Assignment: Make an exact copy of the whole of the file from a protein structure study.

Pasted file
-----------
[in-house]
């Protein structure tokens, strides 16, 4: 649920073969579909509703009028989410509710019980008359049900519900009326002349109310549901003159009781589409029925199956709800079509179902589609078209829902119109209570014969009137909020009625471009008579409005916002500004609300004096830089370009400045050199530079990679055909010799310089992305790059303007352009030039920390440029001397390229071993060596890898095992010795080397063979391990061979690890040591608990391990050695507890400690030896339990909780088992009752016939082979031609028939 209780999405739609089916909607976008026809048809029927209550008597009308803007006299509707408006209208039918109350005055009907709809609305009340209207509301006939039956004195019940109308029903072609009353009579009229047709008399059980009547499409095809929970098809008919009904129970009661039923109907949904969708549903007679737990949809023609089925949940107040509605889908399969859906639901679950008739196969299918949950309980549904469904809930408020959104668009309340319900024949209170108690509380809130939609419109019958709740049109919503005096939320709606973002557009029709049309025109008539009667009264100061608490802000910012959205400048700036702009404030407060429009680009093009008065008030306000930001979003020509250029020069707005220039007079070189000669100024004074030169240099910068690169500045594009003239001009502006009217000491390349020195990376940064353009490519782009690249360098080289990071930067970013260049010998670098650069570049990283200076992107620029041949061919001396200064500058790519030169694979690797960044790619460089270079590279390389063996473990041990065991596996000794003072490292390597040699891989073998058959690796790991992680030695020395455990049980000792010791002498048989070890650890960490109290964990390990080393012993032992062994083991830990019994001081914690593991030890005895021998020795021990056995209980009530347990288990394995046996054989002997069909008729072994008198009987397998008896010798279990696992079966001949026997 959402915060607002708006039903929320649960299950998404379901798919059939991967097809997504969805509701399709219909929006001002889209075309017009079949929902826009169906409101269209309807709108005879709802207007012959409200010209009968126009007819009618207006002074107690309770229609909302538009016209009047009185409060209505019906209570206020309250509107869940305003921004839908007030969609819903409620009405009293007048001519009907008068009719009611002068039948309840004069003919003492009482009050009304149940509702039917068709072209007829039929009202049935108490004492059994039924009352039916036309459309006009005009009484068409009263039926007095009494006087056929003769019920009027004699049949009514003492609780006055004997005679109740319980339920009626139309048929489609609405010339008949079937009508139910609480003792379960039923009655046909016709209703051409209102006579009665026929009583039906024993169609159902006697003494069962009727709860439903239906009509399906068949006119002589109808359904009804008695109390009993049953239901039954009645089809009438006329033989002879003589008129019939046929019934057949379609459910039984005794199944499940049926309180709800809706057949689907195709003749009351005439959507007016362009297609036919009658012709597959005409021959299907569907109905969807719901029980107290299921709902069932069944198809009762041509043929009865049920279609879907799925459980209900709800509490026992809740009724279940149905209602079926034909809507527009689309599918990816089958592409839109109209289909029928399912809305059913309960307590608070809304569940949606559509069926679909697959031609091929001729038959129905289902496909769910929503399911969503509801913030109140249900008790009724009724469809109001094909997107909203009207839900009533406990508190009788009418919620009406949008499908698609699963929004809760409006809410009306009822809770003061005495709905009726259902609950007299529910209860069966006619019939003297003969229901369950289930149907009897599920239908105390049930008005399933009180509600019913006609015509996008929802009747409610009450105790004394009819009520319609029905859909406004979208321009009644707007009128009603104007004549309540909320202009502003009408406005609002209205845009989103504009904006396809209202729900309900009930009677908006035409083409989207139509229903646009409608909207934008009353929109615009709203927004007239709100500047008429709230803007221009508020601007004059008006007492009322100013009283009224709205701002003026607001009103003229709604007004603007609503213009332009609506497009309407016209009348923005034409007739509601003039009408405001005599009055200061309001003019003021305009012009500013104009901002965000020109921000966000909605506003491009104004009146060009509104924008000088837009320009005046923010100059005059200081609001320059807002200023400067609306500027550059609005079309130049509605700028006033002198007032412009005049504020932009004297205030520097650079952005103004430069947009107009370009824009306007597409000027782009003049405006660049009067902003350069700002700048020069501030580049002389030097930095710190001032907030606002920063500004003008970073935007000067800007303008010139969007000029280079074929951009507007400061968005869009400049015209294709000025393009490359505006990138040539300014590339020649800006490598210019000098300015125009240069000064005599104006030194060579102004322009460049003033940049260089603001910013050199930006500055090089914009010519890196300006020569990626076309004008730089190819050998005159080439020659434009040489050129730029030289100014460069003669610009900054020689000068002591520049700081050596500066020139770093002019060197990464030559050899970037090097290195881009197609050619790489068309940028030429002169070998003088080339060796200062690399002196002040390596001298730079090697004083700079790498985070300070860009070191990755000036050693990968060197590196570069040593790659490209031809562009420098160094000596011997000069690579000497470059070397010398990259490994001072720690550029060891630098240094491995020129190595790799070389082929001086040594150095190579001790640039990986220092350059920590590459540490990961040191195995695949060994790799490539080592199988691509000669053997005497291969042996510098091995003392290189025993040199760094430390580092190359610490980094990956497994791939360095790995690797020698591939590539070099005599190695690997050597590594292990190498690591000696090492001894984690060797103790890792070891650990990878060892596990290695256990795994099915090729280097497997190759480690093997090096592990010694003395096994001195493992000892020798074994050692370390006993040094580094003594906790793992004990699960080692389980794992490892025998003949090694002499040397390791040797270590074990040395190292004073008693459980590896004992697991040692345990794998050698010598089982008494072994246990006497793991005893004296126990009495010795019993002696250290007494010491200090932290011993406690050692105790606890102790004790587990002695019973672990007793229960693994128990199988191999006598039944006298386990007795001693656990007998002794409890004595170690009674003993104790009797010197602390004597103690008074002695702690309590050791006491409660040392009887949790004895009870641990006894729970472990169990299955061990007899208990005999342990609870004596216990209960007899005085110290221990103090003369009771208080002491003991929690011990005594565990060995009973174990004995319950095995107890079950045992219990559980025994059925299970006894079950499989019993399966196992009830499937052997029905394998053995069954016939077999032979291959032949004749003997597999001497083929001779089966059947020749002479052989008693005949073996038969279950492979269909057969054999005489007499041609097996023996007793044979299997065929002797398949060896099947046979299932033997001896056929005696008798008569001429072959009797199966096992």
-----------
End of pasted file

[in-house]
């Protein structure tokens, strides 16, 4: 649920073969579909509703009028989410509710019980008359049900519900009326002349109310549901003159009781589409029925199956709800079509179902589609078209829902119109209570014969009137909020009625471009008579409005916002500004609300004096830089370009400045050199530079990679055909010799310089992305790059303007352009030039920390440029001397390229071993060596890898095992010795080397063979391990061979690890040591608990391990050695507890400690030896339990909780088992009752016939082979031609028939 209780999405739609089916909607976008026809048809029927209550008597009308803007006299509707408006209208039918109350005055009907709809609305009340209207509301006939039956004195019940109308029903072609009353009579009229047709008399059980009547499409095809929970098809008919009904129970009661039923109907949904969708549903007679737990949809023609089925949940107040509605889908399969859906639901679950008739196969299918949950309980549904469904809930408020959104668009309340319900024949209170108690509380809130939609419109019958709740049109919503005096939320709606973002557009029709049309025109008539009667009264100061608490802000910012959205400048700036702009404030407060429009680009093009008065008030306000930001979003020509250029020069707005220039007079070189000669100024004074030169240099910068690169500045594009003239001009502006009217000491390349020195990376940064353009490519782009690249360098080289990071930067970013260049010998670098650069570049990283200076992107620029041949061919001396200064500058790519030169694979690797960044790619460089270079590279390389063996473990041990065991596996000794003072490292390597040699891989073998058959690796790991992680030695020395455990049980000792010791002498048989070890650890960490109290964990390990080393012993032992062994083991830990019994001081914690593991030890005895021998020795021990056995209980009530347990288990394995046996054989002997069909008729072994008198009987397998008896010798279990696992079966001949026997 959402915060607002708006039903929320649960299950998404379901798919059939991967097809997504969805509701399709219909929006001002889209075309017009079949929902826009169906409101269209309807709108005879709802207007012959409200010209009968126009007819009618207006002074107690309770229609909302538009016209009047009185409060209505019906209570206020309250509107869940305003921004839908007030969609819903409620009405009293007048001519009907008068009719009611002068039948309840004069003919003492009482009050009304149940509702039917068709072209007829039929009202049935108490004492059994039924009352039916036309459309006009005009009484068409009263039926007095009494006087056929003769019920009027004699049949009514003492609780006055004997005679109740319980339920009626139309048929489609609405010339008949079937009508139910609480003792379960039923009655046909016709209703051409209102006579009665026929009583039906024993169609159902006697003494069962009727709860439903239906009509399906068949006119002589109808359904009804008695109390009993049953239901039954009645089809009438006329033989002879003589008129019939046929019934057949379609459910039984005794199944499940049926309180709800809706057949689907195709003749009351005439959507007016362009297609036919009658012709597959005409021959299907569907109905969807719901029980107290299921709902069932069944198809009762041509043929009865049920279609879907799925459980209900709800509490026992809740009724279940149905209602079926034909809507527009689309599918990816089958592409839109109209289909029928399912809305059913309960307590608070809304569940949606559509069926679909697959031609091929001729038959129905289902496909769910929503399911969503509801913030109140249900008790009724009724469809109001094909997107909203009207839900009533406990508190009788009418919620009406949008499908698609699963929004809760409006809410009306009822809770003061005495709905009726259902609950007299529910209860069966006619019939003297003969229901369950289930149907009897599920239908105390049930008005399933009180509600019913006609015509996008929802009747409610009450105790004394009819009520319609029905859909406004979208321009009644707007009128009603104007004549309540909320202009502003009408406005609002209205845009989103504009904006396809209202729900309900009930009677908006035409083409989207139509229903646009409608909207934008009353929109615009709203927004007239709100500047008429709230803007221009508020601007004059008006007492009322100013009283009224709205701002003026607001009103003229709604007004603007609503213009332009609506497009309407016209009348923005034409007739509601003039009408405001005599009055200061309001003019003021305009012009500013104009901002965000020109921000966000909605506003491009104004009146060009509104924008000088837009320009005046923010100059005059200081609001320059807002200023400067609306500027550059609005079309130049509605700028006033002198007032412009005049504020932009004297205030520097650079952005103004430069947009107009370009824009306007597409000027782009003049405006660049009067902003350069700002700048020069501030580049002389030097930095710190001032907030606002920063500004003008970073935007000067800007303008010139969007000029280079074929951009507007400061968005869009400049015209294709000025393009490359505006990138040539300014590339020649800006490598210019000098300015125009240069000064005599104006030194060579102004322009460049003033940049260089603001910013050199930006500055090089914009010519890196300006020569990626076309004008730089190819050998005159080439020659434009040489050129730029030289100014460069003669610009900054020689000068002591520049700081050596500066020139770093002019060197990464030559050899970037090097290195881009197609050619790489068309940028030429002169070998003088080339060796200062690399002196002040390596001298730079090697004083700079790498985070300070860009070191990755000036050693990968060197590196570069040593790659490209031809562009420098160094000596011997000069690579000497470059070397010398990259490994001072720690550029060891630098240094491995020129190595790799070389082929001086040594150095190579001790640039990986220092350059920590590459540490990961040191195995695949060994790799490539080592199988691509000669053997005497291969042996510098091995003392290189025993040199760094430390580092190359610490980094990956497994791939360095790995690797020698591939590539070099005599190695690997050597590594292990190498690591000696090492001894984690060797103790890792070891650990990878060892596990290695256990795994099915090729280097497997190759480690093997090096592990010694003395096994001195493992000892020798074994050692370390006993040094580094003594906790793992004990699960080692389980794992490892025998003949090694002499040397390791040797270590074990040395190292004073008693459980590896004992697991040692345990794998050698010598089982008494072994246990006497793991005893004296126990009495010795019993002696250290007494010491200090932290011993406690050692105790606890102790004790587990002695019973672990007793229960693994128990199988191999006598039944006298386990007795001693656990007998002794409890004595170690009674003993104790009797010197602390004597103690008074002695702690309590050791006491409660040392009887949790004895009870641990006894729970472990169990299955061990007899208990005999342990609870004596216990209960007899005085110290221990103090003369009771208080002491003991929690011990005594565990060995009973174990004995319950095995107890079950045992219990559980025994059925299970006894079950499989019993399966196992009830499937052997029905394998053995069954016939077999032979291959032949004749003997597999001497083929001779089966059947020749002479052989008693005949073996038969279950492979269909057969054999005489007499041609097996023996007793044979299997065929002797398949060896099947046979299932033997001896056929005696008798008569001429072959009797199966096992």